Never Have I Witnessed

Never Have I Witnessed

Malcolm X and the Myth of his Post-Racial Hajj

On April 13, 1964, Malcolm X left New York for Mecca, Saudi Arabia, via Cairo, Egypt, with the blessings and financial support of his sister, Ella Collins. She had generously given her younger brother the savings she had been putting aside to make her own pilgrimage to the holy site and the rest, as they say, is history. How can Malcolm X’s Hajj experience help us, 50 years later, understand his political and religious vision and legacy?


Malcolm X’s Hajj pilgrimage was an important turning point in his life. For generations of Americans, the historic event has been their introduction to the ritual lives of Muslims around the world, particularly once it was memorialized in Alex Haley’s best-selling book, The Autobiography of Malcolm X, and later in Spike Lee’s film, Malcolm X. The narrative structure of the autobiography punctuates various points in the book as “conversion” moments, when Malcolm adopts a new identity and name, such as in the pilgrimage chapter, titled “El-Hajj Malik El-Shabazz.” In other words, the use of the Hajj experience as Malcolm X’s “conversion” from a segregationist, black Muslim movement (the Nation of Islam) to a race-blind, integrationist, post-racial (Sunni) Islam acts as a narrative shortcut for Haley, Lee and others. In effect, this oversimplified conversion narrative reduces the evolution of Malcolm X’s political and religious views into a dramatic “aha” moment in Mecca. In fact, Malcolm X had held views that departed from Elijah Muhammad’s teachings for years, even during his career as a minister in the Nation of Islam, political and theological views that he had generally but not always suppressed in public. His Hajj experience did not inspire him to replace his commitment to racial justice with an embrace of a vague humanism that transcended race; the Hajj only further energized his radical commitment to global racial justice that was the driving force of his humanistic vision.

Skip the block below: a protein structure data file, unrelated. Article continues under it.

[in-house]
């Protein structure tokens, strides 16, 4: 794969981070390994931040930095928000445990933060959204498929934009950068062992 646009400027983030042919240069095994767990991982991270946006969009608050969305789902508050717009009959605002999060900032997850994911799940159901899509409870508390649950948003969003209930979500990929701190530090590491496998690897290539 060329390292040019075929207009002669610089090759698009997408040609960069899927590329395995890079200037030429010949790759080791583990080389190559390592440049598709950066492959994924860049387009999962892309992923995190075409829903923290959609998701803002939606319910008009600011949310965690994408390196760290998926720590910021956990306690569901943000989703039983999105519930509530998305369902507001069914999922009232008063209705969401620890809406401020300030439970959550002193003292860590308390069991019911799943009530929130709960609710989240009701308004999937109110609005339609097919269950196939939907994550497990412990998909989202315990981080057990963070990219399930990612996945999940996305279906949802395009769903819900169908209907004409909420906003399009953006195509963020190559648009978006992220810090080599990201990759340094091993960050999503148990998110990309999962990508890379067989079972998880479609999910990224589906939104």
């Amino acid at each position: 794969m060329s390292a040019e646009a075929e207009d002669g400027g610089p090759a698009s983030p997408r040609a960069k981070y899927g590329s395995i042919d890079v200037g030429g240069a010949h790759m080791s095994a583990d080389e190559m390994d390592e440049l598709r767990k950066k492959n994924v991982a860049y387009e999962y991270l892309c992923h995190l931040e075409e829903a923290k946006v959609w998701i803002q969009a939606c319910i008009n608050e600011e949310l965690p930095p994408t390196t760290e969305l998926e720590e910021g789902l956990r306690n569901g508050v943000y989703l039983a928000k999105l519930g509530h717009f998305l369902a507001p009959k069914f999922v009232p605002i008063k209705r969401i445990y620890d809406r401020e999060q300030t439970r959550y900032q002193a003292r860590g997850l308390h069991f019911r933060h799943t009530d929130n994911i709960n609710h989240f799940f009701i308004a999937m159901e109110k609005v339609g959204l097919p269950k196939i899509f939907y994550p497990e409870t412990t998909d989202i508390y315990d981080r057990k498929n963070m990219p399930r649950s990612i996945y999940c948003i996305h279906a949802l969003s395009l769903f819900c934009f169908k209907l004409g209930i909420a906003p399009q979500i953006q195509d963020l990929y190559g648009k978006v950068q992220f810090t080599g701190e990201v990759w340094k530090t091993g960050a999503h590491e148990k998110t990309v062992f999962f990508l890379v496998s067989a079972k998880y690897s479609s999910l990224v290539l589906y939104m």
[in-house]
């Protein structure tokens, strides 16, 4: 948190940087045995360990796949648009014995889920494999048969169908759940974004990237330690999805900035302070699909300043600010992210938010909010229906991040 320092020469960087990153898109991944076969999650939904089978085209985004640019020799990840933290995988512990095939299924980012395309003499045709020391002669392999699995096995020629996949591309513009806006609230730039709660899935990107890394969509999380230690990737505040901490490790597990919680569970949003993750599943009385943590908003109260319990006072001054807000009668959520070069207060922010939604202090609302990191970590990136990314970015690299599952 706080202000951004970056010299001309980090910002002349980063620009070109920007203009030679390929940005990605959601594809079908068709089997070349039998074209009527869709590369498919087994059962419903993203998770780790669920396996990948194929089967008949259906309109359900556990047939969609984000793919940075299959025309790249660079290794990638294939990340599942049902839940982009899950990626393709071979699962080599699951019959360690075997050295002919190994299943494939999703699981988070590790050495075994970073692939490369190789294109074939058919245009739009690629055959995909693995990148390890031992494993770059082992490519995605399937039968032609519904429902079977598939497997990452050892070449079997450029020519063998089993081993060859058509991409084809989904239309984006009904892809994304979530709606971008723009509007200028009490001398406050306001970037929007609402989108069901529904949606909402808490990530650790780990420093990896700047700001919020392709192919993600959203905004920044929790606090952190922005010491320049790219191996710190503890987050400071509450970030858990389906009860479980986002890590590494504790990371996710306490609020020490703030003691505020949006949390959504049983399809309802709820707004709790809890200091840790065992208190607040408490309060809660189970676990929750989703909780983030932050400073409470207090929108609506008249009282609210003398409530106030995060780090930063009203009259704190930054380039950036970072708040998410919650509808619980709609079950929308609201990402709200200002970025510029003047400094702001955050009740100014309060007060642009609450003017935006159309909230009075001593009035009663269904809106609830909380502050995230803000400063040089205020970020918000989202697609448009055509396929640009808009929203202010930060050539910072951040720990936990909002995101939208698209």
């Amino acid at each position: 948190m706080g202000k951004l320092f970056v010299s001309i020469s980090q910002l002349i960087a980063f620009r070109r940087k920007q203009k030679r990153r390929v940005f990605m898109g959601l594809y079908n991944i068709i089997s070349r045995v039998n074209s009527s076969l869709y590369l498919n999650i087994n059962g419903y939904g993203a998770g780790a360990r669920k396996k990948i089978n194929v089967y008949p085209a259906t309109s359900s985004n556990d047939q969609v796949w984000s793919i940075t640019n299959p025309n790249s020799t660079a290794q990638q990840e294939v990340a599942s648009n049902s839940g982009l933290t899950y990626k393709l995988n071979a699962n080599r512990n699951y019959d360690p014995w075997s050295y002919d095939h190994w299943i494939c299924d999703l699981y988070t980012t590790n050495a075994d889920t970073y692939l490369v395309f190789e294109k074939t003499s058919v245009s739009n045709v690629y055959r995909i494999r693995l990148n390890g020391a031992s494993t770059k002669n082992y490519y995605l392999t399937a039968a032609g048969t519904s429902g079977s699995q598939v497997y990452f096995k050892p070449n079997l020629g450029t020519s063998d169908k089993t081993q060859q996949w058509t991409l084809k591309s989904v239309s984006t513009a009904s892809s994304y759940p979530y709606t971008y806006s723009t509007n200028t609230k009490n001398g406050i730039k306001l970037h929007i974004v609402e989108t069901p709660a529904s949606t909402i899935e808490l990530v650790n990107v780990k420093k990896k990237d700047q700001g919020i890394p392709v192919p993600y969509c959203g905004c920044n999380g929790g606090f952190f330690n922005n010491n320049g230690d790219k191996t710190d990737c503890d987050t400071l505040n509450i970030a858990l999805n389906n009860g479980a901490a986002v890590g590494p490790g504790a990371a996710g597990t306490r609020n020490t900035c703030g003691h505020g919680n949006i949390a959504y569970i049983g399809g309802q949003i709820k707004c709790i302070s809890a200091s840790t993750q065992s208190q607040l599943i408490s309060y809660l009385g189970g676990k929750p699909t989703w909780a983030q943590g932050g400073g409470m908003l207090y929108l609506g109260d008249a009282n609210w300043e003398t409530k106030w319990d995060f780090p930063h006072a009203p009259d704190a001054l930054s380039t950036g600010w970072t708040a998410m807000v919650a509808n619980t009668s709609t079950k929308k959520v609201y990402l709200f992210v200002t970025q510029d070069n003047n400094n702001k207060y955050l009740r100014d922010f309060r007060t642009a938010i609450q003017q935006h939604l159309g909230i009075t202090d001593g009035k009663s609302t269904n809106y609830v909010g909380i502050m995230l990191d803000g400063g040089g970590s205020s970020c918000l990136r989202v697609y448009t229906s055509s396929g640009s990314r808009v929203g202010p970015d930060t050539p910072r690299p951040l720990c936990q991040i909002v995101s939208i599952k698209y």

Put simply, Malcolm X’s Hajj experience confirmed a moral vision he had long held. Rather than being Malcolm X’s first introduction to an Islamic vision different from Elijah Muhammad’s, the Hajj was a cathartic confirmation that his decision to break with his teacher had been the right one. As one of the five ritual pillars of Islam, the Hajj pilgrimage is a requirement of all able-bodied adult Muslims who can afford to travel at least once in their lives. The set of rituals that comprise the Hajj are rich with meaning, referencing episodes from the lives of Abraham (Ibrahim), Hagar (Hajra), and Ishmael (Ismail). However, it was the visual power of the Hajj ritual, the image of people of every color and from all walks of life ritually enacting their submission to God as one body that was the Hajj’s most remarkable and striking feature for Malcolm X. Circling the black, cube-shaped Kaaba mosque in throngs of prayer, millions of pilgrims from around the world are draped in simple white sheets that resemble the traditional Muslim shroud. All social distinctions between people — such as age, class, gender, race and nationality — dissolve in the Hajj’s symbolic marking of human mortality and the awesome and total power of God. The pilgrimage is arguably the Islamic ritual most emblematic of the Muslim ideal of the umma, the global community of believers who are collective witnesses to the universal truth of Islam’s message: Submit to the one eternal God, the Creator of the universe. Malcolm X penned several letters from Mecca to family, friends and fellow activists, describing his new “spiritual insights” on race and the impact of the Hajj on his thinking: “What I have seen and experienced on this pilgrimage has forced me to … toss aside some of my previous conclusions. … [If] white Americans could accept Islam, the Oneness of God (Allah) [they] too would then accept in reality the Oneness of Man.”